Nejc Gazvoda • Director
Simple stories, important topics
by Vladan Petkovic
- At 26, the promising Slovenian director has made a generational debut feature, shot over 14 days for €180,000.
Nejc Gazvoda is a 26-year old Slovenian author, screenwriter and director whose feature-film debut A Trip [+see also:
film profile] world-premiered in Sarajevo competition and went on to numerous festivals, winning six awards at the Slovenian National Film Festival in Portoroz. It will be released in the territory on January 19, 2012.
Cineuropa: What were the biggest challenges and obstacles you ran into during the course of production?
Nejc Gazvoda: Film was shot in 14 days, we didn't use artificial light, we had enough money for camera car just for one day so I needed to think about every shot. Shooting in the car was very hard because of the restricted space and it took loads of time. I couldn't make many wide shots, because we would have other people in them and it would take time to move crew equipment around. The only way to make a movie with very little money is to be totally prepared. Guerrilla film-making doesn't mean improvisation – it means being prepared for every little thing. I actually had scenes written for different scenarios – for bad weather, if the car broke... I just wanted to make a movie and there was no way anything would stop me. In case of rain, we would film in rain – not wait for it to stop.
Your three actors are fantastic. How well did you work with them?
We went to film and theatre academy together, so I knew their work and their abilities. All three are very talented and even though the story was written even before I knew them, I wrote characters and dialogues thinking about them. We had many rehearsals, we talked about characters, about situations in film. They knew their characters very well – I asked them to think up their last name, favorite food, favorite music... they knew what characters do for a living, what their parents do... None of these things are in the film, but it was important for them. I wanted to give my actors as much information and support as I could. I am glad that this comes out in the film.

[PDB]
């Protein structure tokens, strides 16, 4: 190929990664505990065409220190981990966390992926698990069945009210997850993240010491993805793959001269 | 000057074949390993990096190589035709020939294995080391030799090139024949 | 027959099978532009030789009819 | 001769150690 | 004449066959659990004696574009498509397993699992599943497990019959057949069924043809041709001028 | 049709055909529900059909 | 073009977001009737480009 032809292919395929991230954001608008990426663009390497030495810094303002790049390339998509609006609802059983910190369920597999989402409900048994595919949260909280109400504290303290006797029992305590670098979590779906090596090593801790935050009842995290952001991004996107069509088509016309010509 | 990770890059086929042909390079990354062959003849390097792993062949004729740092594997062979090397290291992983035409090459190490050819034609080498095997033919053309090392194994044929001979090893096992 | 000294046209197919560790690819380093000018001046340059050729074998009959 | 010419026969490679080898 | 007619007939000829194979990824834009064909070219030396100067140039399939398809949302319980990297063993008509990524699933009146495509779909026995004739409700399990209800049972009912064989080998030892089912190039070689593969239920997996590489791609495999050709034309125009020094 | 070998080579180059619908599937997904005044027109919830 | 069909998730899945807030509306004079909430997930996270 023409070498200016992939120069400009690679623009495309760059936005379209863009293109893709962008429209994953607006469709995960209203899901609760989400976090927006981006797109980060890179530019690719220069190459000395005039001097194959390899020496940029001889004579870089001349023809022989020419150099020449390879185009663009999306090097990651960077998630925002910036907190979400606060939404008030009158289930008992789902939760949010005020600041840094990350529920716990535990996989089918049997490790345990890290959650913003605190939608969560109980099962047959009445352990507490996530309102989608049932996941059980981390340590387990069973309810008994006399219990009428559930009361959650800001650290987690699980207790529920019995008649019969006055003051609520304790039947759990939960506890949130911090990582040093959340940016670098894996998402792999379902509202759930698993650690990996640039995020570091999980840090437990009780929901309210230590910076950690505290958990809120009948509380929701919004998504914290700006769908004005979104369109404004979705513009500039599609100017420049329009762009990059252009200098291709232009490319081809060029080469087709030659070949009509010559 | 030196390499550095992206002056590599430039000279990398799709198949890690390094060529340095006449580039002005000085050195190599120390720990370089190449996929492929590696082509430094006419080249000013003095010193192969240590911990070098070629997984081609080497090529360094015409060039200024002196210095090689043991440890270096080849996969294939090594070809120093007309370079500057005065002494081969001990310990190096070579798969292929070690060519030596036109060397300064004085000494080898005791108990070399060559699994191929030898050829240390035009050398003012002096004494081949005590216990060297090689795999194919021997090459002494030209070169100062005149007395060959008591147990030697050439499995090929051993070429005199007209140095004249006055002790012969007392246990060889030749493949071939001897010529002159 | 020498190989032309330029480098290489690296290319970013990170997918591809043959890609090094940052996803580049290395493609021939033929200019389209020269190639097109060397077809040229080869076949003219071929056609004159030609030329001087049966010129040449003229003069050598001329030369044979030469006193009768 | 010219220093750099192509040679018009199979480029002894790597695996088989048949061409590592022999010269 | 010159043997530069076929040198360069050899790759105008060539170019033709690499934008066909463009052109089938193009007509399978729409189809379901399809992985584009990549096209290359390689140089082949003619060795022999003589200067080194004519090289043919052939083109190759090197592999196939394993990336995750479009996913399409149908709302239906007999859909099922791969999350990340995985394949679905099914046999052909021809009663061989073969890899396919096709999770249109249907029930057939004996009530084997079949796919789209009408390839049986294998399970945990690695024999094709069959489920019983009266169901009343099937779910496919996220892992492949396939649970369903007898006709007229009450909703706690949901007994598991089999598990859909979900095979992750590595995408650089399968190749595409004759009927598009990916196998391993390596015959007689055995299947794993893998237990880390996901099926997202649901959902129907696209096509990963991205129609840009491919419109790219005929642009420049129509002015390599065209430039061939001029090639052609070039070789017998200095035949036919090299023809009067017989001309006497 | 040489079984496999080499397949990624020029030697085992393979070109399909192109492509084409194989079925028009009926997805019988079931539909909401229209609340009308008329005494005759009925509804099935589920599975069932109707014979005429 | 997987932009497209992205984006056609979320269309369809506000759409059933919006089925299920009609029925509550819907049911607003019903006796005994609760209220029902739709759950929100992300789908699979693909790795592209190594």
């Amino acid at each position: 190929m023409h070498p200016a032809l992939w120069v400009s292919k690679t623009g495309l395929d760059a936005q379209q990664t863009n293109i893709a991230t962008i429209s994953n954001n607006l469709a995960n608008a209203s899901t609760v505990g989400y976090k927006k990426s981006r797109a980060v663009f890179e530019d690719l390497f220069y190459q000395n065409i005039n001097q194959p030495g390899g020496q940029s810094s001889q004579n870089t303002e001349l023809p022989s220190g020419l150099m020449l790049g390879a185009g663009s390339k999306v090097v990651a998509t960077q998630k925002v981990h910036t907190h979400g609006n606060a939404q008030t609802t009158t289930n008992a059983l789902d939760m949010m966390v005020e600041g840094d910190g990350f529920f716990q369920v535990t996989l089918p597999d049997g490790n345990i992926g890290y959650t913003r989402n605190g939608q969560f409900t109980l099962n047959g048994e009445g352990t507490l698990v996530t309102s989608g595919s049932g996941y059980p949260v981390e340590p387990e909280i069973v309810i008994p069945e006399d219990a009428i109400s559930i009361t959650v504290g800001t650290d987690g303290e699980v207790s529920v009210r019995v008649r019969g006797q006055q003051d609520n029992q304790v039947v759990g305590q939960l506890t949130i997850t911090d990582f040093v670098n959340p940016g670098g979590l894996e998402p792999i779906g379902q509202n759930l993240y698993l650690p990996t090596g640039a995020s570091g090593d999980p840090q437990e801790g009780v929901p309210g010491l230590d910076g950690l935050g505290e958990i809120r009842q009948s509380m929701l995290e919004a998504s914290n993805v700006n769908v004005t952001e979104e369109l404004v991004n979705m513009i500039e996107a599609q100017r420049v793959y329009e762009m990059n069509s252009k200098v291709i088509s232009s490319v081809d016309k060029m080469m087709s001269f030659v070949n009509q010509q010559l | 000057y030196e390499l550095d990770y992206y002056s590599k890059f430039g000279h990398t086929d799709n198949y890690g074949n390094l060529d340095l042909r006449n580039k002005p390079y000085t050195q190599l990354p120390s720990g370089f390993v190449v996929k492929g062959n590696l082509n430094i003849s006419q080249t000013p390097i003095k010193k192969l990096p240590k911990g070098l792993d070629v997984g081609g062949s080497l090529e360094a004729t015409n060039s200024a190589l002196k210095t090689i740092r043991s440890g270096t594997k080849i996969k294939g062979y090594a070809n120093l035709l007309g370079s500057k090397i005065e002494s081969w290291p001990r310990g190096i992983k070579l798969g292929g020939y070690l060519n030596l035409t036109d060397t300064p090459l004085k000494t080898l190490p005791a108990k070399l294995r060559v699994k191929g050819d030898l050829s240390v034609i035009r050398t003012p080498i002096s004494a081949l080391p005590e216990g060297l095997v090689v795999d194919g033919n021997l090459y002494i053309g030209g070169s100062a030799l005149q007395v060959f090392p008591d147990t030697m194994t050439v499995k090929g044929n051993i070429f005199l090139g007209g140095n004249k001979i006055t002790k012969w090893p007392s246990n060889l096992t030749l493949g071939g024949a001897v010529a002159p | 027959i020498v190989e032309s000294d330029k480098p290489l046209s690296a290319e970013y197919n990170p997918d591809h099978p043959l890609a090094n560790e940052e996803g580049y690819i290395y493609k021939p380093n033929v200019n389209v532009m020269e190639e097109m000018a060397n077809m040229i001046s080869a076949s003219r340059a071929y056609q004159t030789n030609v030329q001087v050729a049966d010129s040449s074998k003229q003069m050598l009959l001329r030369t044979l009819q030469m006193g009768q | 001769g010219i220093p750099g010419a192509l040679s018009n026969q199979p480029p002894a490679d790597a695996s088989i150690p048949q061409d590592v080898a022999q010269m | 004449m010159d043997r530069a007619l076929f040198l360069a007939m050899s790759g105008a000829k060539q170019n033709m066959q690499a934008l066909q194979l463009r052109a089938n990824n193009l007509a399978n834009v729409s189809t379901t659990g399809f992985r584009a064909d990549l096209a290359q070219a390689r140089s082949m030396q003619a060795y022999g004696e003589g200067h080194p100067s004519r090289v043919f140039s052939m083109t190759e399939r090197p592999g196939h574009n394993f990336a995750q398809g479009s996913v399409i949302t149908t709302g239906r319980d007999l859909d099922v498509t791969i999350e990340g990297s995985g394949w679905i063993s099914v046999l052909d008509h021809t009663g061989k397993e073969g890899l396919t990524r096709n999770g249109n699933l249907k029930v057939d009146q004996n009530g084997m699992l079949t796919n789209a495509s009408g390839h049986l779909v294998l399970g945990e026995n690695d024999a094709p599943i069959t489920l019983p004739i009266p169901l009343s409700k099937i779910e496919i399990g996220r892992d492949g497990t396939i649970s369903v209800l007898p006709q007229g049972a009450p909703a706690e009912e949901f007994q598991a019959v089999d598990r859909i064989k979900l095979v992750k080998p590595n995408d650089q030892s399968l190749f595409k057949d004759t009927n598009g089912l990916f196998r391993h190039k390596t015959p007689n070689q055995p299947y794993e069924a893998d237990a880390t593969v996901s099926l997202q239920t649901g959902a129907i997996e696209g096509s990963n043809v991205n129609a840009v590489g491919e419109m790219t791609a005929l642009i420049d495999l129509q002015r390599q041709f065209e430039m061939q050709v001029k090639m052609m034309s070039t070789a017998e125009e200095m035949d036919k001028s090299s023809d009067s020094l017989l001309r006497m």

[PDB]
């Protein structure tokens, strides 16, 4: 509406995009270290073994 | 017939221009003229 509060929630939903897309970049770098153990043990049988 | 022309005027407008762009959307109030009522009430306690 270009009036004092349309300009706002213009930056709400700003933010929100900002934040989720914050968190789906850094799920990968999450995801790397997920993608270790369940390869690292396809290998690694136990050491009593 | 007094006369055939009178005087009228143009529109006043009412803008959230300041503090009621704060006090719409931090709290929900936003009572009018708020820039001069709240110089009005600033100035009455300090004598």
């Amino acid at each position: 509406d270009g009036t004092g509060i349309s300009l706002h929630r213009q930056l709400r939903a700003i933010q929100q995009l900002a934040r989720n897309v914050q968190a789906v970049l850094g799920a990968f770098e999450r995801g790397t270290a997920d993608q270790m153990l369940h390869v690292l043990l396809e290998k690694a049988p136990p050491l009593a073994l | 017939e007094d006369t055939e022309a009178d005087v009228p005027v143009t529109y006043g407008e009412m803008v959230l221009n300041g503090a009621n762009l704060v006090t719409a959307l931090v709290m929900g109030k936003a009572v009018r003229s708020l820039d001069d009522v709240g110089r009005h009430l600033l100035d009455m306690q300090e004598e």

How did you decide to make this film about these topics?
I wanted to make a film about my generation, about our problems, a film with lots of emotions, a character-driven, simple story about important topics. My short story from my first book [Nothing Escapes the Squirrels] had all these ingredients, so it was an easy task to choose it. I have no problem choosing my topics, I think there is so much to tell about in this world, especially now.
Is the protagonists' outlook on life typical for most of Slovenian young people of that age, which is also your own age?
I think what most of Slovene youth is feeling now is that we can't change anything. Problems in Slovenia are rooted so deeply that it is impossible to dig them out. We were always a polarized nation, especially since World War Two, and our politicians are still talking about it, even though this is not my generation’s problem. The only way to succeed is by having good connections. There are no jobs and apartments are insanely expensive. Most of my friend live with their parents. We have no trust in our law system and I think we just do not care much about Slovenia anymore, because the generation that is supposed to lead us doesn't care about it too.
What is your next project?
A love story. I want to make a film with almost no light and minimal crew, character driven, again. With A Trip I learned that I don't need 90% of the stuff people tell you is basic to make a movie – if you have great actors, a good story and you know what you want to tell, people will enjoy and will not care about other things. I want to have freedom as a director, I want my actors to have freedom and not think about light and lenses and microphones – they just need to be in character and act and do their magic. And I want to be there when that happens.
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